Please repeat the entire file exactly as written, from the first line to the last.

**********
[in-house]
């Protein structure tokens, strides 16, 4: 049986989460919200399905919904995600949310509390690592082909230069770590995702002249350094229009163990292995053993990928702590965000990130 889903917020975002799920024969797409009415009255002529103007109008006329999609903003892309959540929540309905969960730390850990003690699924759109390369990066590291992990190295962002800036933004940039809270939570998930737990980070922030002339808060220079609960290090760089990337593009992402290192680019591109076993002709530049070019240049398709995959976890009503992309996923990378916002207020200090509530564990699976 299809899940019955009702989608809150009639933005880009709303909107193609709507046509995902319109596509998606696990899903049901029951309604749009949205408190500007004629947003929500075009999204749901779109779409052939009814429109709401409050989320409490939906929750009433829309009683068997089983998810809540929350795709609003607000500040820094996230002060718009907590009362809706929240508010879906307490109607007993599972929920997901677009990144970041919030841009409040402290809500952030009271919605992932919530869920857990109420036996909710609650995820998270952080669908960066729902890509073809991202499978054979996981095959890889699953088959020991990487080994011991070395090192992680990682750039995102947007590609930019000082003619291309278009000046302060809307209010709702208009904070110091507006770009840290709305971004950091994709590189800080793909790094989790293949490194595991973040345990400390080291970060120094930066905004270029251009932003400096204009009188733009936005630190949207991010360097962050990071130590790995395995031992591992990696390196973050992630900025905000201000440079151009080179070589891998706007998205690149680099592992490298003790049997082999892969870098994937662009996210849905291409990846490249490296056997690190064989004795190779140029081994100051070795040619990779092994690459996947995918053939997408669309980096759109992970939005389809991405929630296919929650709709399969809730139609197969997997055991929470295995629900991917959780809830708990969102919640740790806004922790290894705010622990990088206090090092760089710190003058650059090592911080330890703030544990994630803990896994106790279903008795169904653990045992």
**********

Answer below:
[in-house]
């Protein structure tokens, strides 16, 4: 049986989460919200399905919904995600949310509390690592082909230069770590995702002249350094229009163990292995053993990928702590965000990130 889903917020975002799920024969797409009415009255002529103007109008006329999609903003892309959540929540309905969960730390850990003690699924759109390369990066590291992990190295962002800036933004940039809270939570998930737990980070922030002339808060220079609960290090760089990337593009992402290192680019591109076993002709530049070019240049398709995959976890009503992309996923990378916002207020200090509530564990699976 299809899940019955009702989608809150009639933005880009709303909107193609709507046509995902319109596509998606696990899903049901029951309604749009949205408190500007004629947003929500075009999204749901779109779409052939009814429109709401409050989320409490939906929750009433829309009683068997089983998810809540929350795709609003607000500040820094996230002060718009907590009362809706929240508010879906307490109607007993599972929920997901677009990144970041919030841009409040402290809500952030009271919605992932919530869920857990109420036996909710609650995820998270952080669908960066729902890509073809991202499978054979996981095959890889699953088959020991990487080994011991070395090192992680990682750039995102947007590609930019000082003619291309278009000046302060809307209010709702208009904070110091507006770009840290709305971004950091994709590189800080793909790094989790293949490194595991973040345990400390080291970060120094930066905004270029251009932003400096204009009188733009936005630190949207991010360097962050990071130590790995395995031992591992990696390196973050992630900025905000201000440079151009080179070589891998706007998205690149680099592992490298003790049997082999892969870098994937662009996210849905291409990846490249490296056997690190064989004795190779140029081994100051070795040619990779092994690459996947995918053939997408669309980096759109992970939005389809991405929630296919929650709709399969809730139609197969997997055991929470295995629900991917959780809830708990969102919640740790806004922790290894705010622990990088206090090092760089710190003058650059090592911080330890703030544990994630803990896994106790279903008795169904653990045992």